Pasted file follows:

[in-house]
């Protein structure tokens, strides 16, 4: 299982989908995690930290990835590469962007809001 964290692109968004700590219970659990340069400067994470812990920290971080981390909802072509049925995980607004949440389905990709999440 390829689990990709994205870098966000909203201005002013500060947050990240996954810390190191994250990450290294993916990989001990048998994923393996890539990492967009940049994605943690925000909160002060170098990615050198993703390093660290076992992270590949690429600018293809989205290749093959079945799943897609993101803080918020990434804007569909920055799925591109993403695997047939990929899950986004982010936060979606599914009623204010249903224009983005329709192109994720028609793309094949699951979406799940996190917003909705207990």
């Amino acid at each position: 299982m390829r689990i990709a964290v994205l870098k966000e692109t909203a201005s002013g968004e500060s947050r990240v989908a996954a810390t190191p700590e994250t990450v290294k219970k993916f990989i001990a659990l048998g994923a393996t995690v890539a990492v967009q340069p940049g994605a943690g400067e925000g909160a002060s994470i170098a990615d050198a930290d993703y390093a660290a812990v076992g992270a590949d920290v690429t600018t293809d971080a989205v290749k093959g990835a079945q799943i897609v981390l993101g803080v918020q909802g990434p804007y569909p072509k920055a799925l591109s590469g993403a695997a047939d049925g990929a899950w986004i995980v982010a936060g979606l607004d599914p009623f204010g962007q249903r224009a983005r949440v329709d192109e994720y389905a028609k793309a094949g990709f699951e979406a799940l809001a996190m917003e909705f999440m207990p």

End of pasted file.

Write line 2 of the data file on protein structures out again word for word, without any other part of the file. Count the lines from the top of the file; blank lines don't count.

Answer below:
């Protein structure tokens, strides 16, 4: 299982989908995690930290990835590469962007809001 964290692109968004700590219970659990340069400067994470812990920290971080981390909802072509049925995980607004949440389905990709999440 390829689990990709994205870098966000909203201005002013500060947050990240996954810390190191994250990450290294993916990989001990048998994923393996890539990492967009940049994605943690925000909160002060170098990615050198993703390093660290076992992270590949690429600018293809989205290749093959079945799943897609993101803080918020990434804007569909920055799925591109993403695997047939990929899950986004982010936060979606599914009623204010249903224009983005329709192109994720028609793309094949699951979406799940996190917003909705207990």